Why Denver's La Alma/Lincoln Park Neighborhood Deserves to Be a "Great Place"
The La Alma/Lincoln Park neighborhood was named one of the nation's Ten Great Neighorhoods this week by the American Planning Association. I happen to live in the neighborhood, which is bounded by Colfax Avenue to the north, 6th Avenue to the south, Speer Boulevard to the east and the South Platte River Drive to the west. All of those places are major thoroughfares, and anyone who lives in Denver knows where they are. But the response I get most often from new acquaintances who ask which neighborhood I live in is, "Huh? Never heard of it." When I tell them I live near the Santa Fe art district, a look of recognition dawns on their faces. "Ohhhhh," they say. "Cool."
But while La Alma/Lincoln Park may not be the most recognizable neighborhood or top most tourists' (or residents'?) to-do lists, boosters say it has a lot going for it -- a contention with which the APA's award-pickers agree.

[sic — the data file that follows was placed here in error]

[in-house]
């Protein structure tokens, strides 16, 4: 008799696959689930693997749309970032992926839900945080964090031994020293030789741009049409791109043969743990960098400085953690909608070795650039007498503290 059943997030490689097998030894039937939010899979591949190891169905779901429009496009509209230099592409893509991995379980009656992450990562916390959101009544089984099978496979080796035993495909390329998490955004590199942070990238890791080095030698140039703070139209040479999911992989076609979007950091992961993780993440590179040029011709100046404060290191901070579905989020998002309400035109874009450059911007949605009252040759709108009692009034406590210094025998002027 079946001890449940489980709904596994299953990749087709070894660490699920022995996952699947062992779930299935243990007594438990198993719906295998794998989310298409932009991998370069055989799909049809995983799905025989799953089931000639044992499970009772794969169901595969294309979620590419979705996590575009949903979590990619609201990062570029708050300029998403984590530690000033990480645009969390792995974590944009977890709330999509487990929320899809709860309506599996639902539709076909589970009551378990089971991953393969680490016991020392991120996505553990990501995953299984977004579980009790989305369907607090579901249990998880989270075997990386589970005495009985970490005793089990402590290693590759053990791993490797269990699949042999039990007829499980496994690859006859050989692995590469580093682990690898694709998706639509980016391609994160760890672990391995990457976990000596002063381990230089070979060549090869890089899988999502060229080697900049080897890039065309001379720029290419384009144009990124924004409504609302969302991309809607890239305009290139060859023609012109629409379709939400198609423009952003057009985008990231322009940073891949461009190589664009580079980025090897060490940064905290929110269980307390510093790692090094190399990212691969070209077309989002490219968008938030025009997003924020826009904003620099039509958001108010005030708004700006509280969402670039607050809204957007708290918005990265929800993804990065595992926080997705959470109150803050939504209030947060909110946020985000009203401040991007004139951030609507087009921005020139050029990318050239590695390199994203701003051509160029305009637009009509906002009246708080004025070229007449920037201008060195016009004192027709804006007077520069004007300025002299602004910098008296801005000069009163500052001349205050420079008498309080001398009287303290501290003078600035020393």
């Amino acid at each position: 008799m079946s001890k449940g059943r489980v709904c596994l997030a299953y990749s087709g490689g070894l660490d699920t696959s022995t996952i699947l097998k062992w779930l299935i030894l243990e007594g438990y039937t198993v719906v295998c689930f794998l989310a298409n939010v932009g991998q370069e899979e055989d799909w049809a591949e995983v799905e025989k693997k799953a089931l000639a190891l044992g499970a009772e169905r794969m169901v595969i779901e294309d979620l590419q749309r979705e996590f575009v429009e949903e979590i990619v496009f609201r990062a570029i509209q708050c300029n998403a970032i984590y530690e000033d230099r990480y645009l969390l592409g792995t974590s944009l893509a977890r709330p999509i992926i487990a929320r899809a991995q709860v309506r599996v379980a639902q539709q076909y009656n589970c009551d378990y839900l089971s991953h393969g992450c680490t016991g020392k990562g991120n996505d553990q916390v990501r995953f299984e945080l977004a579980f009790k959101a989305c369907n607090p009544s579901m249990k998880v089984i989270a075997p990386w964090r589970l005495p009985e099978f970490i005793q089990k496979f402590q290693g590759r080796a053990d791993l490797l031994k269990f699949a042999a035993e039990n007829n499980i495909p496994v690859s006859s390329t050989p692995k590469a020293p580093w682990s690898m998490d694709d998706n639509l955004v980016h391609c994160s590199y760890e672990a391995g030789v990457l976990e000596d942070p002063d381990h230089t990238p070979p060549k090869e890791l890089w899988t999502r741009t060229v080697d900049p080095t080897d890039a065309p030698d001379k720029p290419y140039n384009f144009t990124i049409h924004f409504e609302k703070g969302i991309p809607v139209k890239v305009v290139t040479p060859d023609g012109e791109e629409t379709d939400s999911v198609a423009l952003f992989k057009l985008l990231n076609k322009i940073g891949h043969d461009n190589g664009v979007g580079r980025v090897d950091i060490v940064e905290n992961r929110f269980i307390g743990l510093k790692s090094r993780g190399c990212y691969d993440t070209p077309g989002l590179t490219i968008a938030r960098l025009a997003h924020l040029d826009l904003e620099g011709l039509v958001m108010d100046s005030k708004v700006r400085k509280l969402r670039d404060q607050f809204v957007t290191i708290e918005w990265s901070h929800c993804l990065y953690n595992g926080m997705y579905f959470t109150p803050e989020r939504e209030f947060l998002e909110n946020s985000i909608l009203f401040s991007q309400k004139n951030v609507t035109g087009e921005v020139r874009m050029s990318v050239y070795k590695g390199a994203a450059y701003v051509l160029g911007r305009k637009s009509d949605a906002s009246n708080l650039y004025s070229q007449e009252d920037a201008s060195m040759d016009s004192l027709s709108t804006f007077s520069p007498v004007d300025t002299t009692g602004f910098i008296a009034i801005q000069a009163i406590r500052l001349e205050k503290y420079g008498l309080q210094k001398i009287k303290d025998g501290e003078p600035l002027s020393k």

A view of the neighborhood's outdoor pool and the South Lincoln Homes housing projects.
The APA sings La Alma/Lincoln Park's praises by noting that it's "one of Denver's oldest neighborhoods, with a strong sense of heritage and community." The neighborhood has Latino roots -- and the organization mentions that La Alma/Lincoln Park has retained much of that culture while growing into a transit-friendly, artsy, park-y place with a variety of housing options and land uses that's close to downtown.
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If all of that sounds super vague, the association offers concrete examples: the opening of the light rail station at 10th and Osage (1994), the creation of the Art District on Santa Fe (2003), the reconstruction of the La Alma Recreation Center outdoor pool (2012) and the redevelopment of the South Lincoln Park Homes housing projects (ongoing).
But the neighborhood is different than LoDo or Washington Park, which made the APA's list in 2010 and 2012, respectively. There are no skyscrapers and few trendy restaurants. The neighborhood's parks don't attract hordes of stroller-jogging moms during the week or young professionals playing shirtless volleyball on the weekends. Though La Alma/Lincoln Park doesn't have the highest number of crimes in the city, it ranks sixth. And it's home to at least one of the public school system's ten lowest performing schools.